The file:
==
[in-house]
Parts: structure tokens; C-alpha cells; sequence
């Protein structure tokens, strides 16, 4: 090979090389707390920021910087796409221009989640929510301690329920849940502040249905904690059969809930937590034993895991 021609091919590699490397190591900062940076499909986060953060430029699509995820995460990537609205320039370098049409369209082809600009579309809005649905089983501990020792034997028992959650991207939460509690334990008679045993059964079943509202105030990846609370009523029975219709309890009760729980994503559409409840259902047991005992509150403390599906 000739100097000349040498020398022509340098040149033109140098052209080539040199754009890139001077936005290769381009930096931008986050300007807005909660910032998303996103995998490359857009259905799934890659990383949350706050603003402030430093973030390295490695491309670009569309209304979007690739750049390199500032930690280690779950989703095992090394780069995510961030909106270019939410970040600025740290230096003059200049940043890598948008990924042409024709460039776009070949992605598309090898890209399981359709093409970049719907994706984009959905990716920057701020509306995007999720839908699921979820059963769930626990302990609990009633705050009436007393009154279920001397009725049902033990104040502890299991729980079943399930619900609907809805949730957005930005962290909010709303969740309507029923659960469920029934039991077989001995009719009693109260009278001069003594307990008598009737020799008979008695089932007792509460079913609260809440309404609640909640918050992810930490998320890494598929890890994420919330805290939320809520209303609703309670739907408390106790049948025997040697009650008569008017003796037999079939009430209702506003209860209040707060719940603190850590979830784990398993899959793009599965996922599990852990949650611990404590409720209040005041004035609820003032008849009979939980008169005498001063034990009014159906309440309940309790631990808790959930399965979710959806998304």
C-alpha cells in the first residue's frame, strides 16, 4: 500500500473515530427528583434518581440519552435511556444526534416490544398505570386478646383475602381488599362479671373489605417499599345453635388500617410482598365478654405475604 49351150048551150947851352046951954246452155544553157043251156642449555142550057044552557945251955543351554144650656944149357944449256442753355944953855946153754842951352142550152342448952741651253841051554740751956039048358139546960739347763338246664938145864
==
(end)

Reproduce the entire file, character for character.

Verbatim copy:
[in-house]
Parts: structure tokens; C-alpha cells; sequence
């Protein structure tokens, strides 16, 4: 090979090389707390920021910087796409221009989640929510301690329920849940502040249905904690059969809930937590034993895991 021609091919590699490397190591900062940076499909986060953060430029699509995820995460990537609205320039370098049409369209082809600009579309809005649905089983501990020792034997028992959650991207939460509690334990008679045993059964079943509202105030990846609370009523029975219709309890009760729980994503559409409840259902047991005992509150403390599906 000739100097000349040498020398022509340098040149033109140098052209080539040199754009890139001077936005290769381009930096931008986050300007807005909660910032998303996103995998490359857009259905799934890659990383949350706050603003402030430093973030390295490695491309670009569309209304979007690739750049390199500032930690280690779950989703095992090394780069995510961030909106270019939410970040600025740290230096003059200049940043890598948008990924042409024709460039776009070949992605598309090898890209399981359709093409970049719907994706984009959905990716920057701020509306995007999720839908699921979820059963769930626990302990609990009633705050009436007393009154279920001397009725049902033990104040502890299991729980079943399930619900609907809805949730957005930005962290909010709303969740309507029923659960469920029934039991077989001995009719009693109260009278001069003594307990008598009737020799008979008695089932007792509460079913609260809440309404609640909640918050992810930490998320890494598929890890994420919330805290939320809520209303609703309670739907408390106790049948025997040697009650008569008017003796037999079939009430209702506003209860209040707060719940603190850590979830784990398993899959793009599965996922599990852990949650611990404590409720209040005041004035609820003032008849009979939980008169005498001063034990009014159906309440309940309790631990808790959930399965979710959806998304």
C-alpha cells in the first residue's frame, strides 16, 4: 500500500473515530427528583434518581440519552435511556444526534416490544398505570386478646383475602381488599362479671373489605417499599345453635388500617410482598365478654405475604 49351150048551150947851352046951954246452155544553157043251156642449555142550057044552557945251955543351554144650656944149357944449256442753355944953855946153754842951352142550152342448952741651253841051554740751956039048358139546960739347763338246664938145864